1. I could not get into this book, probably because I am too fond of the original, flawed with expected period-products though it is. Barrie implied so heavily that Peter is a barely-human creature himself that any story attempting to explain his origins in "ordinary boy" terms fails, I think, to get the point. It's a popular thing to do in our superhero-era, but I wish modern readers could just revel in mystery - possibly something the Victorians were more comfortable with than we are.

    Peter's not supposed to be explicable, he is a psychological enigma, the personification of Barrie's own thwarted, love-starved, arrested childhood, with all its dark complexity and fantastic colorful vision interwoven. So say I, at least.

    There hasn't been a single adaptation or spinoff that has managed to capture the essence of the original. The live action film with Jeremy Sumpter came the closest.

    1. I'll sympathize, as I also tend to be a book purist. I make an exception in this case for the same reason that I accept updates on mythology and fairy tales. Peter Pan (at least to me) has gone so far into our own version of mythology as to become separated from any one interpretation or work.

      I agree with you about the original, which I should probably re-read one of these days. I remember being fascinated with Wendy as a kid, and then with Peter as metaphor as you describe him as a teen.

    2. Fanfiction being one of my guilty pleasures, I can't really be grumpy about the reinterpretation of literary characters without being terribly hypocritical. Peter Pan positively begs to be re-examined(I mean, Barrie himself did it at least twice, from play to book and then to longer book), which I think proves its complexity as a story and his as a character. Maybe that's what really bothers me - none of the modern treatments give it enough gravitas, IMO. Disney's version certainly didn't, and it is terribly unfortunate that theirs is the one embedded in the popular consciousness. I'm definitely not averse to any attempt to shake that out of the collective imagination with other versions.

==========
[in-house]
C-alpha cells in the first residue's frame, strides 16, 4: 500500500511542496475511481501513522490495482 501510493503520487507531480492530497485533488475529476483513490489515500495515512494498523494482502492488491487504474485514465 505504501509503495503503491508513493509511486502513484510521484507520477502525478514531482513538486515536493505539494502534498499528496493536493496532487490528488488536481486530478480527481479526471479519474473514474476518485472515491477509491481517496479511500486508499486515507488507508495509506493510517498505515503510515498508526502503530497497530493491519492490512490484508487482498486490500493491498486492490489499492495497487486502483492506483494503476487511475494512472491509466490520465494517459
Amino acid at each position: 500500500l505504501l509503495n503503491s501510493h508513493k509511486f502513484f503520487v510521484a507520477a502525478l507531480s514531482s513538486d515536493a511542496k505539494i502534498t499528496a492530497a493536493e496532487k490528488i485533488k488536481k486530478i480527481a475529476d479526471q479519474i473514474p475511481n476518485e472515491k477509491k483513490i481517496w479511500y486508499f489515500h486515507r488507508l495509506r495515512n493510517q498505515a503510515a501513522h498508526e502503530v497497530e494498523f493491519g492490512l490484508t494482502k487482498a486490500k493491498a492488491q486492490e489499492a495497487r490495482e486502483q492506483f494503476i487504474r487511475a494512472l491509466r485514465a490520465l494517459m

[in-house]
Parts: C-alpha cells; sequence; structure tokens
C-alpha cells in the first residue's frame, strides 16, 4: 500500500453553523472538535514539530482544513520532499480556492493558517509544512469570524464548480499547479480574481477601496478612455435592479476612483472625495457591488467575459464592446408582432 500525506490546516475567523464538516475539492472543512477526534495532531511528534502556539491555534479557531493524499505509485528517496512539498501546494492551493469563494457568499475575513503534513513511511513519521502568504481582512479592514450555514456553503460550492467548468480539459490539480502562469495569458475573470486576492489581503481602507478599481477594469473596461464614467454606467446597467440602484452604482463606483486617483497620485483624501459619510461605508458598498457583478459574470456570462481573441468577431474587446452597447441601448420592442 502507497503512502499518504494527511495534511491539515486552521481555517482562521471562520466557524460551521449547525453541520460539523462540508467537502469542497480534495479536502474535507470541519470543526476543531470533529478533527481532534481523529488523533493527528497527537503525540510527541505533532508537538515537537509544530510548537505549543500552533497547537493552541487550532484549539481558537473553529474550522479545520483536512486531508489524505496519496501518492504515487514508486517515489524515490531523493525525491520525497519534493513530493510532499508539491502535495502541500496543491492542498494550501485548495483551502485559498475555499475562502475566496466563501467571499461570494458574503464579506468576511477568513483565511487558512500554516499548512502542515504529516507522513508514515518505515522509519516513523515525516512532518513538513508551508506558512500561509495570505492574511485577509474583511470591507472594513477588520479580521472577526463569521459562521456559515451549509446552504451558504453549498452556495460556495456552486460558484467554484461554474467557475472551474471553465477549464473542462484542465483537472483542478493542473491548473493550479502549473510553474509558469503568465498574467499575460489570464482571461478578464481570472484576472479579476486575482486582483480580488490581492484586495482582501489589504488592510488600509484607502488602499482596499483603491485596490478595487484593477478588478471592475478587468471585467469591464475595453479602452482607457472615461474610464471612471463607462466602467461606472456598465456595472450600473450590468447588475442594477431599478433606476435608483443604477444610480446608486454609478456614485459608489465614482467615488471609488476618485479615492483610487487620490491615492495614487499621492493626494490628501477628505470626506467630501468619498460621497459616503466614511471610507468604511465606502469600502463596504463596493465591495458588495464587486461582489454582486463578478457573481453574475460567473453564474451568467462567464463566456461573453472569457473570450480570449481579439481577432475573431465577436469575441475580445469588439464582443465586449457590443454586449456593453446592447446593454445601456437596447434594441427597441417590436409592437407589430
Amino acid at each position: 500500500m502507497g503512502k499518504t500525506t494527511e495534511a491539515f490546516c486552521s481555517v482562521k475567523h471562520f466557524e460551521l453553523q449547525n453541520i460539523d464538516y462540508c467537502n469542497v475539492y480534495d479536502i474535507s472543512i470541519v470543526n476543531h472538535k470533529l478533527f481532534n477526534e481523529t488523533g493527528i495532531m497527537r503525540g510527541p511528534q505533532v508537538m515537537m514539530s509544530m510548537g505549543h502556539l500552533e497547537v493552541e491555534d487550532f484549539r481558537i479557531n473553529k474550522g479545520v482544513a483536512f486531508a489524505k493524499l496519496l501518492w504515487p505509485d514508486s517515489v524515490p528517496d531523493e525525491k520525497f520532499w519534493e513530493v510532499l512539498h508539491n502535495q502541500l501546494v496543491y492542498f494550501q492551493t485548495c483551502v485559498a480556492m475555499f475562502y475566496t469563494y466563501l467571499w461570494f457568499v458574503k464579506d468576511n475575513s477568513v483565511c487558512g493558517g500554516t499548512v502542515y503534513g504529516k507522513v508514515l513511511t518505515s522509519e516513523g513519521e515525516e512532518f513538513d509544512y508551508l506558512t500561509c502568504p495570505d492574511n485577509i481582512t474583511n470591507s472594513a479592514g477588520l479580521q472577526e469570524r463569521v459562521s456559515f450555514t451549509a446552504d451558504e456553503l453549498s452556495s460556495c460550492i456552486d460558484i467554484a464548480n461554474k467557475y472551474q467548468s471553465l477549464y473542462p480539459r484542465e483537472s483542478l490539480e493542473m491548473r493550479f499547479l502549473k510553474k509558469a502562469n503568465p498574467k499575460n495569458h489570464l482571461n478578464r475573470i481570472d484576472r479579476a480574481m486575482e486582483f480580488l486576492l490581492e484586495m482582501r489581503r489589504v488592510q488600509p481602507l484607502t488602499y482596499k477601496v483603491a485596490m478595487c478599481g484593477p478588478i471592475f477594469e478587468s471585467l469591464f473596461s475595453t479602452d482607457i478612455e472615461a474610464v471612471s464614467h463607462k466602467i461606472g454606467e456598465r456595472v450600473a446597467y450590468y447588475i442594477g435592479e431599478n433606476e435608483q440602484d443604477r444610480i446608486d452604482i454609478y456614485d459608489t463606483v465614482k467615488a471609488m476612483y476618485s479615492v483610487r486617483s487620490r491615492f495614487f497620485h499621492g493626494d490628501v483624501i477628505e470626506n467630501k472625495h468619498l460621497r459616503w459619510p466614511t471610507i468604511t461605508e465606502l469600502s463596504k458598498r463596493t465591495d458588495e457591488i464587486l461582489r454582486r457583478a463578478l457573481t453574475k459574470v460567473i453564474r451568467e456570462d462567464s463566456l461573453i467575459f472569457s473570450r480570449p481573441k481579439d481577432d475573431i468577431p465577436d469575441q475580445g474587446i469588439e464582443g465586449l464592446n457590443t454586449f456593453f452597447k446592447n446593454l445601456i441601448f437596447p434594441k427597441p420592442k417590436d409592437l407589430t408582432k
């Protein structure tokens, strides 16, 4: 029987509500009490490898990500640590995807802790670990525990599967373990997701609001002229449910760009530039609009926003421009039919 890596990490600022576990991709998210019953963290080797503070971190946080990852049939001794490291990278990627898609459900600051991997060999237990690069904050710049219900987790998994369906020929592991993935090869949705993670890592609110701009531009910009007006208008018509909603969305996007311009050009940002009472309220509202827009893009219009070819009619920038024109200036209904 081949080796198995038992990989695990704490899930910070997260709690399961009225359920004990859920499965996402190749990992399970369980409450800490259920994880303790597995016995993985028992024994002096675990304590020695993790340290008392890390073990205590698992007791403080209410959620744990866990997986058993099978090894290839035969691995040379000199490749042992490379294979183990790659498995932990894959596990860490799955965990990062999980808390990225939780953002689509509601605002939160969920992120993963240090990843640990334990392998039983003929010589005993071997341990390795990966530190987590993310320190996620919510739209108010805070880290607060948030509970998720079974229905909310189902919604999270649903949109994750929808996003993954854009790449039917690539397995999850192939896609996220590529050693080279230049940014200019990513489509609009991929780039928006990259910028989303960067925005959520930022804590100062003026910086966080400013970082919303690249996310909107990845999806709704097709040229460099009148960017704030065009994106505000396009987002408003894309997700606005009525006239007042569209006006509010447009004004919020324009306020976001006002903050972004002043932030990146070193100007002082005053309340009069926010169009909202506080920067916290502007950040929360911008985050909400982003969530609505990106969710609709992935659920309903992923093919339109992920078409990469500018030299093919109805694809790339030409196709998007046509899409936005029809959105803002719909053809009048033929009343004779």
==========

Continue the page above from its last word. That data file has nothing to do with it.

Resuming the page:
If you or yours are into graphic novels at all, Renae de Liz is at work on a beautiful and very faithful graphic adaptation of Pan - including a lot of narration lifted straight from the original text, which I appreciate. You can look at a few pages here:

    3. That looks quite interesting, and the illustration style fits the "original with a modern vibe" idea.

      I suspect most of us...okay, those of us who care deeply about literature...often feel that characters are not given the gravitas (to use your word) that they deserve. I recall in particular the ghastly 1940ish interpretation of Pride and Prejudice. Talk about Disnification...

      Ah, the travails of the literary.